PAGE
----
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Strasbourg tightens the rules
Interim measures restricted to ‘exceptional circumstances’
The European Court of Human Rights is planning to tighten up the rules governing interim measures — in effect, temporary injunctions. In future, these would be available only in “exceptional circumstances” where there was an “imminent risk of irreparable harm”.
Interim measures issued by the Strasbourg court last year prevented the UK from sending asylum-seekers to Rwanda, triggering a debate on whether the UK should remain a party to the human rights convention.
Parliament passed legislation which the government argued would enable it to get round interim measures — even though these are regarded as binding by the human rights court. That provision of the Illegal Migration Act 2023 is not yet in force.
Rule 39 of the rules of court currently begins:
The Chamber or, where appropriate, the President of the Section or a duty judge… may, at the request of a party or of any other person concerned, or of their own motion, indicate to the parties any interim measure which they consider should be adopted in the interests of the parties or of the proper conduct of the proceedings.
This would be replaced by the following paragraph. I have marked what seem to be, the most important changes in bold.
The Court may, in exceptional circumstances, whether at the request of a party or of any other person concerned, or of its own motion, indicate to the parties any interim measure which it considers should be adopted. Such measures, applicable in cases of imminent risk of irreparable harm to a Convention right, which, on account of its nature, would not be susceptible to reparation, restoration or adequate compensation, may be adopted where necessary in the interests of the parties or the proper conduct of the proceedings. The Court’s power to decide on requests for interim measures shall be exercised by duty judges appointed pursuant to paragraph 4 of this Rule or, where appropriate, the President of the Section, the Chamber, the President of the Grand Chamber, the Grand Chamber or the President of the Court.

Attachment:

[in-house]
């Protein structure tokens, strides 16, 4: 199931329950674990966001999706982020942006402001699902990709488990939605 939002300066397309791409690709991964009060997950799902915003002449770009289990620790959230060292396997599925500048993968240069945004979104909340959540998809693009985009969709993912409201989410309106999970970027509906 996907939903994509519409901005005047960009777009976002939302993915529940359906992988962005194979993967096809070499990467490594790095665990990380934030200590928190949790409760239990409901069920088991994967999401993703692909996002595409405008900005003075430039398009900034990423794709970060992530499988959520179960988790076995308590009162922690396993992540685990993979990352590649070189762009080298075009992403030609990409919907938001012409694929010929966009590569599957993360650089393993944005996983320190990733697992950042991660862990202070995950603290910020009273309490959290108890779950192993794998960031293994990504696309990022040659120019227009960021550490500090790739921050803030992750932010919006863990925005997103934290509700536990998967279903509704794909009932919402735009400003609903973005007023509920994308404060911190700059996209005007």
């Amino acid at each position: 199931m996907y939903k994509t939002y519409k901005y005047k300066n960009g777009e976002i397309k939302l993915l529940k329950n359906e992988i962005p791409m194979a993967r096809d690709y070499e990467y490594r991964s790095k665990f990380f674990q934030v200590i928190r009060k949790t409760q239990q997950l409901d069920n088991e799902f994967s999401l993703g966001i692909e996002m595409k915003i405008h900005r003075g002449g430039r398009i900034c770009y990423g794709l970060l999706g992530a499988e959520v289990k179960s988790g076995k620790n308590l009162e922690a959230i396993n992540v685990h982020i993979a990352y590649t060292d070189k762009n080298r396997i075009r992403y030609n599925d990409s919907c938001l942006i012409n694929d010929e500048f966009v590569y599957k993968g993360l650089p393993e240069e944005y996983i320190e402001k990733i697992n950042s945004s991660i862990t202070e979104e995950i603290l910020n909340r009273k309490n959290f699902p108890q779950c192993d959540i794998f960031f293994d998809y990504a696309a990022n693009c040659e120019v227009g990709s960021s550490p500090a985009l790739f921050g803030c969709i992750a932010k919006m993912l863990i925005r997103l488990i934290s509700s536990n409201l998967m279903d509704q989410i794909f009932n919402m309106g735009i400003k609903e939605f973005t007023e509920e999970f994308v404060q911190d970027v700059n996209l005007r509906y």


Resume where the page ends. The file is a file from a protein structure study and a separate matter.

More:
Insiders at the court say that this does no more than reflect existing practice. And that seems to be borne out by the court’s press release. But the new wording suggests a much tougher approach to considering requests for interim measures.
The court has also announced that it will end the much-criticised practice under which judges who deal with applications for interim measures are not normally named.
These changes were approved by the court on 6 November and the new draft rules were sent yesterday to member states and others for their comments. They are not expected to take effect before the new year.
As I said here yesterday, if the home secretary James Cleverly wins his appeal to the Supreme Court on Rwanda tomorrow it’s unlikely that the human rights court would grant interim measures to block the migrants’ removal. Even so, this well-timed intervention by Strasbourg should go down well in Whitehall. Though judges at the court have been concerned about rule 39 for some time, I suspect the new wording demonstrates the effectiveness of the UK’s lobbying efforts.
Here is the full text of the proposed new rule:
The court’s registrar has invited comments on the draft before 4 December.
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